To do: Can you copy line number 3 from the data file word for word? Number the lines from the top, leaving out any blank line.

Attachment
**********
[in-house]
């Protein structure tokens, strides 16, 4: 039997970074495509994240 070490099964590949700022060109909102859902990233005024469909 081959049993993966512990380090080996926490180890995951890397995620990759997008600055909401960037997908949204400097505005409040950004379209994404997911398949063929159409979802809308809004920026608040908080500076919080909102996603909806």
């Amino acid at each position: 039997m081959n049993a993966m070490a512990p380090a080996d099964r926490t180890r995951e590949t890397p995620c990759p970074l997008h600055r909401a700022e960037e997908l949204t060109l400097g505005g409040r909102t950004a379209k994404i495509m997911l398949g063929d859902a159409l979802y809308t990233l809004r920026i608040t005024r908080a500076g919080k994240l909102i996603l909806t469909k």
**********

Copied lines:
């Amino acid at each position: 039997m081959n049993a993966m070490a512990p380090a080996d099964r926490t180890r995951e590949t890397p995620c990759p970074l997008h600055r909401a700022e960037e997908l949204t060109l400097g505005g409040r909102t950004a379209k994404i495509m997911l398949g063929d859902a159409l979802y809308t990233l809004r920026i608040t005024r908080a500076g919080k994240l909102i996603l909806t469909k």